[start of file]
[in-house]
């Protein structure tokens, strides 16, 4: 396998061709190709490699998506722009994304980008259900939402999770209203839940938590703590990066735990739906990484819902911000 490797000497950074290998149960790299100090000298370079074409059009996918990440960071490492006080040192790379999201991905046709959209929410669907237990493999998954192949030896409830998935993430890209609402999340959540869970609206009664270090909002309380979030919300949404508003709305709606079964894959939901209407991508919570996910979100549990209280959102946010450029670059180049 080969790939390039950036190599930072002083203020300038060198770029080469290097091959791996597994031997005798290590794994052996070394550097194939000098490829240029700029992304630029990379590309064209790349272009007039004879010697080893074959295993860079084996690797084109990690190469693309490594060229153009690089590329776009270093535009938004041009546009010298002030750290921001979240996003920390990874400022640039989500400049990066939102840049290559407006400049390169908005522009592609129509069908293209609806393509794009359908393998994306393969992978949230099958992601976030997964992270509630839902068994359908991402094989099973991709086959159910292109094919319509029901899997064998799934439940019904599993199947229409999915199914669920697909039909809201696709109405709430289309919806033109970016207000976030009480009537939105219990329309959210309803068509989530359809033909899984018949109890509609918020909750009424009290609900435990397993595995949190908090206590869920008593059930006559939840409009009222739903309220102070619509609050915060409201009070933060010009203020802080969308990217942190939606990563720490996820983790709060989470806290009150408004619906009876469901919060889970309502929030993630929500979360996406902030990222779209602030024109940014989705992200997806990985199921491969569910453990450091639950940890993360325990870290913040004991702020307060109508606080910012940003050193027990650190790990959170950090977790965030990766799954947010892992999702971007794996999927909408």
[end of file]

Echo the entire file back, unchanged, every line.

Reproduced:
[in-house]
């Protein structure tokens, strides 16, 4: 396998061709190709490699998506722009994304980008259900939402999770209203839940938590703590990066735990739906990484819902911000 490797000497950074290998149960790299100090000298370079074409059009996918990440960071490492006080040192790379999201991905046709959209929410669907237990493999998954192949030896409830998935993430890209609402999340959540869970609206009664270090909002309380979030919300949404508003709305709606079964894959939901209407991508919570996910979100549990209280959102946010450029670059180049 080969790939390039950036190599930072002083203020300038060198770029080469290097091959791996597994031997005798290590794994052996070394550097194939000098490829240029700029992304630029990379590309064209790349272009007039004879010697080893074959295993860079084996690797084109990690190469693309490594060229153009690089590329776009270093535009938004041009546009010298002030750290921001979240996003920390990874400022640039989500400049990066939102840049290559407006400049390169908005522009592609129509069908293209609806393509794009359908393998994306393969992978949230099958992601976030997964992270509630839902068994359908991402094989099973991709086959159910292109094919319509029901899997064998799934439940019904599993199947229409999915199914669920697909039909809201696709109405709430289309919806033109970016207000976030009480009537939105219990329309959210309803068509989530359809033909899984018949109890509609918020909750009424009290609900435990397993595995949190908090206590869920008593059930006559939840409009009222739903309220102070619509609050915060409201009070933060010009203020802080969308990217942190939606990563720490996820983790709060989470806290009150408004619906009876469901919060889970309502929030993630929500979360996406902030990222779209602030024109940014989705992200997806990985199921491969569910453990450091639950940890993360325990870290913040004991702020307060109508606080910012940003050193027990650190790990959170950090977790965030990766799954947010892992999702971007794996999927909408």